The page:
Nikau Peipi was born with Poland Syndrome, a birth defect affecting his arm, but is just like many other teenagers. He loves playing sport, especially softball.
The Tūhoe descendant has been in Auckland this past week competing at the National U15 softball tournament with his Marlborough team, a team he enjoys playing with.
"Good friends, and yeah they're real good to me," he says.
Marlborough co-coach Nathan Gill says that feeling is mutual.
"We love him. Love to have him in the team, no doubt about it. He offers so much."
Poland Syndrome affects the development of the chest area and limbs and is a birth defect that affects on average 1 in 20,000 births.
Peipi has developed a unique catching and throwing technique that has seen him excel at softball. He says it came naturally to him.
"If it's like coming on the ground, I just pick it up and put it under my little arm and then grab it out with and yeah and then throw that."
Last year Peipi was selected for the New Zealand International Softball Academy (ISA) team that competed in Australia.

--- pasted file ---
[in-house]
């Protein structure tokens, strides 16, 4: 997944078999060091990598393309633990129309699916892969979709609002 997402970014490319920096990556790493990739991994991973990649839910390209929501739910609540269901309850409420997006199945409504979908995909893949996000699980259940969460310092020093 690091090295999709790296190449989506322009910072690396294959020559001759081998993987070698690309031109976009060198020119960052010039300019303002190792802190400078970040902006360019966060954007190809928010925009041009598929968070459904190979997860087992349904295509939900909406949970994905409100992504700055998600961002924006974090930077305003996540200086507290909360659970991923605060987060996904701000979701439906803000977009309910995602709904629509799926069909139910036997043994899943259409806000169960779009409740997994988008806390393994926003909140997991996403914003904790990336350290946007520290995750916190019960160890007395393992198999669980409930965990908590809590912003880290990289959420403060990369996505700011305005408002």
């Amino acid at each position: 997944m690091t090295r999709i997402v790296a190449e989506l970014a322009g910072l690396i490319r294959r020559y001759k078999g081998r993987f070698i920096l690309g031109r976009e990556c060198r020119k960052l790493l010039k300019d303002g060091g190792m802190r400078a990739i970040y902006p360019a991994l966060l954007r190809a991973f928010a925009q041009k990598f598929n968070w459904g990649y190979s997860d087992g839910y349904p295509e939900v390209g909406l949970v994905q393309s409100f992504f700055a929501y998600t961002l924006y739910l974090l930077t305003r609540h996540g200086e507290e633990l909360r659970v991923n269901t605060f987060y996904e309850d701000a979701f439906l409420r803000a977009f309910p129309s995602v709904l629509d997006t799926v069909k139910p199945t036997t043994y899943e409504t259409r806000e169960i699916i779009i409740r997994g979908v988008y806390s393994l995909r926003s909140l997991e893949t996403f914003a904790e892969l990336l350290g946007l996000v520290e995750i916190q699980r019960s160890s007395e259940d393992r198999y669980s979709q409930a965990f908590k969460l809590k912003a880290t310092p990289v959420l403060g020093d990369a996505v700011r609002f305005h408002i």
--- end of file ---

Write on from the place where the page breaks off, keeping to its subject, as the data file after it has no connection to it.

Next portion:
"I made a lot of friends," Peipi says,
"Most of them are at this tournament, so yeah good catching up with them, it's like real good."
Making that ISA side, Gill says is a testament to Peipi's character.
"That just shows what kind of determination he's got. He's an incredible athlete."
Gill, who has known Peipi for a long time, says the Marlborough Boys College student is an inspiration to his teammates.
"He's had to battle for everything since his birth, obviously, and it's no different when he plays for us. And he gives it one hundred percent."
One of his teammates and fellow MBC student Blake Love says Pepi's skills and determination lift the team.
"If you see him just like smack a ball, you're like 'oh I can do that too.' It kind of just lifts up everyone. He's just so good that everyone is just like 'oh I can be just as good as him.'"
Love, jokingly, says "It's kind of annoying how he can be so good, and just like how he can be better than me, even though I should technically be having an advantage on him but he just, he just beats me. I don't know how he does it, he's just really good."
Peipi puts his progress and talent down to constant practice and hard work, a message he hopes other young sportspeople can be inspired by.
One day he hopes to earn selection to the Black Sox men's team.